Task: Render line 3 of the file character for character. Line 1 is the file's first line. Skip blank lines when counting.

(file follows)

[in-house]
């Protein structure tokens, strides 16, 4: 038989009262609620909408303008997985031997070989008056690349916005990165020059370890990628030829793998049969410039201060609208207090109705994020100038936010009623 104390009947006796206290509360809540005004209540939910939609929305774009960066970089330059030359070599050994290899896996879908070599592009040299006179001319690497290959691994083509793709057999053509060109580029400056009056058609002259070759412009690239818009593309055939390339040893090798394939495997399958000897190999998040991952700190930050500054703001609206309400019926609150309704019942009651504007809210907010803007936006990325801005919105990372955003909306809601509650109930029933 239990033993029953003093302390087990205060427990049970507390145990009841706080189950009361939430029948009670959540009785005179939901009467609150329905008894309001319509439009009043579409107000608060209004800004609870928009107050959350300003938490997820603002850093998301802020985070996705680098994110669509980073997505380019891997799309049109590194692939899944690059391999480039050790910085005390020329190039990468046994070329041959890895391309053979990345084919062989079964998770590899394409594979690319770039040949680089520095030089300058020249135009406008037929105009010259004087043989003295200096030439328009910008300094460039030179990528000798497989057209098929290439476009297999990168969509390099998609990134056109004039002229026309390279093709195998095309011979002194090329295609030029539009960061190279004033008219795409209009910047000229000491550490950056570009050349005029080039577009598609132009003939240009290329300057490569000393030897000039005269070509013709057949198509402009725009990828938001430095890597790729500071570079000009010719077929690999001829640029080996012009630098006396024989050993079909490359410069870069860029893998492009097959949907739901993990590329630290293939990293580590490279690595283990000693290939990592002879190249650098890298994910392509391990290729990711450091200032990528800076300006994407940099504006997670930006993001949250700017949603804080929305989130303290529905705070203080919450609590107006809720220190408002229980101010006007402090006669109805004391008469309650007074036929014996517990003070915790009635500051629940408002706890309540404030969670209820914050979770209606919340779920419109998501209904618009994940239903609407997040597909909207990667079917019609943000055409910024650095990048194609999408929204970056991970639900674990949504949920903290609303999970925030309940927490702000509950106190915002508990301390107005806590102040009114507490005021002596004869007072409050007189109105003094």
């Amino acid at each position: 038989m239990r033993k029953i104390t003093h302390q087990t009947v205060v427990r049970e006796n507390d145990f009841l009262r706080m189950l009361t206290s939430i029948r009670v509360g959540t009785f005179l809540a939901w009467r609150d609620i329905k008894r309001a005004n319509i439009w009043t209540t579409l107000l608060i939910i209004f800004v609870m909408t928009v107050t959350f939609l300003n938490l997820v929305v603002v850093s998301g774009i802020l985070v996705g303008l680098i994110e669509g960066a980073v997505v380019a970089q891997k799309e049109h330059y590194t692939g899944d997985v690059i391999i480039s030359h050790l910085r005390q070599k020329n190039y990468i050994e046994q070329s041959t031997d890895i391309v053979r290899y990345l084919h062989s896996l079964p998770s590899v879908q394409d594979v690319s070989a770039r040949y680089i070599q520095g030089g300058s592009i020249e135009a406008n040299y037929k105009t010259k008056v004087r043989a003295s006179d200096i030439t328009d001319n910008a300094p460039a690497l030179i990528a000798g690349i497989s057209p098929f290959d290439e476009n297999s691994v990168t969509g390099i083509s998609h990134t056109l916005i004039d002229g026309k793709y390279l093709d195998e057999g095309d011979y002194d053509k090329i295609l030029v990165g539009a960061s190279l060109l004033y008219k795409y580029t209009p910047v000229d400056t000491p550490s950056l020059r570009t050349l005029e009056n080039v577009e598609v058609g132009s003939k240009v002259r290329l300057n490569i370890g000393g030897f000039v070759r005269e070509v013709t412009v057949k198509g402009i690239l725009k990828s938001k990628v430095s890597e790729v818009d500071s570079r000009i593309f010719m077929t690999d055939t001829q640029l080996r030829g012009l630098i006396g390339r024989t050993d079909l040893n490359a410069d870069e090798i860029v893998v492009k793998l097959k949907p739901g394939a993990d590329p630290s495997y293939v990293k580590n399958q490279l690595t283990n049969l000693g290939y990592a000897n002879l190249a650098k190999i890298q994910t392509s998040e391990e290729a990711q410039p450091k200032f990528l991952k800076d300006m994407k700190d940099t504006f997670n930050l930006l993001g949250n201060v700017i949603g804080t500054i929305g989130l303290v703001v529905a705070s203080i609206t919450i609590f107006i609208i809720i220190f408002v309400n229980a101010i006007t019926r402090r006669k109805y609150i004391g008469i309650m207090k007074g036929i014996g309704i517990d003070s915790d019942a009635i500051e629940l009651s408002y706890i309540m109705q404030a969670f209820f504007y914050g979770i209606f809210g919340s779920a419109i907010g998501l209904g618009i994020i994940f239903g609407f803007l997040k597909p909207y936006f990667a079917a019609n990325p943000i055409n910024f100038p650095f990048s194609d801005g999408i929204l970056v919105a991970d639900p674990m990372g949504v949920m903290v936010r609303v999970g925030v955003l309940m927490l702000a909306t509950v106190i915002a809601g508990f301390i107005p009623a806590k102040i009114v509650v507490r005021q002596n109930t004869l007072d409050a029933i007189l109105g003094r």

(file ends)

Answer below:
């Amino acid at each position: 038989m239990r033993k029953i104390t003093h302390q087990t009947v205060v427990r049970e006796n507390d145990f009841l009262r706080m189950l009361t206290s939430i029948r009670v509360g959540t009785f005179l809540a939901w009467r609150d609620i329905k008894r309001a005004n319509i439009w009043t209540t579409l107000l608060i939910i209004f800004v609870m909408t928009v107050t959350f939609l300003n938490l997820v929305v603002v850093s998301g774009i802020l985070v996705g303008l680098i994110e669509g960066a980073v997505v380019a970089q891997k799309e049109h330059y590194t692939g899944d997985v690059i391999i480039s030359h050790l910085r005390q070599k020329n190039y990468i050994e046994q070329s041959t031997d890895i391309v053979r290899y990345l084919h062989s896996l079964p998770s590899v879908q394409d594979v690319s070989a770039r040949y680089i070599q520095g030089g300058s592009i020249e135009a406008n040299y037929k105009t010259k008056v004087r043989a003295s006179d200096i030439t328009d001319n910008a300094p460039a690497l030179i990528a000798g690349i497989s057209p098929f290959d290439e476009n297999s691994v990168t969509g390099i083509s998609h990134t056109l916005i004039d002229g026309k793709y390279l093709d195998e057999g095309d011979y002194d053509k090329i295609l030029v990165g539009a960061s190279l060109l004033y008219k795409y580029t209009p910047v000229d400056t000491p550490s950056l020059r570009t050349l005029e009056n080039v577009e598609v058609g132009s003939k240009v002259r290329l300057n490569i370890g000393g030897f000039v070759r005269e070509v013709t412009v057949k198509g402009i690239l725009k990828s938001k990628v430095s890597e790729v818009d500071s570079r000009i593309f010719m077929t690999d055939t001829q640029l080996r030829g012009l630098i006396g390339r024989t050993d079909l040893n490359a410069d870069e090798i860029v893998v492009k793998l097959k949907p739901g394939a993990d590329p630290s495997y293939v990293k580590n399958q490279l690595t283990n049969l000693g290939y990592a000897n002879l190249a650098k190999i890298q994910t392509s998040e391990e290729a990711q410039p450091k200032f990528l991952k800076d300006m994407k700190d940099t504006f997670n930050l930006l993001g949250n201060v700017i949603g804080t500054i929305g989130l303290v703001v529905a705070s203080i609206t919450i609590f107006i609208i809720i220190f408002v309400n229980a101010i006007t019926r402090r006669k109805y609150i004391g008469i309650m207090k007074g036929i014996g309704i517990d003070s915790d019942a009635i500051e629940l009651s408002y706890i309540m109705q404030a969670f209820f504007y914050g979770i209606f809210g919340s779920a419109i907010g998501l209904g618009i994020i994940f239903g609407f803007l997040k597909p909207y936006f990667a079917a019609n990325p943000i055409n910024f100038p650095f990048s194609d801005g999408i929204l970056v919105a991970d639900p674990m990372g949504v949920m903290v936010r609303v999970g925030v955003l309940m927490l702000a909306t509950v106190i915002a809601g508990f301390i107005p009623a806590k102040i009114v509650v507490r005021q002596n109930t004869l007072d409050a029933i007189l109105g003094r």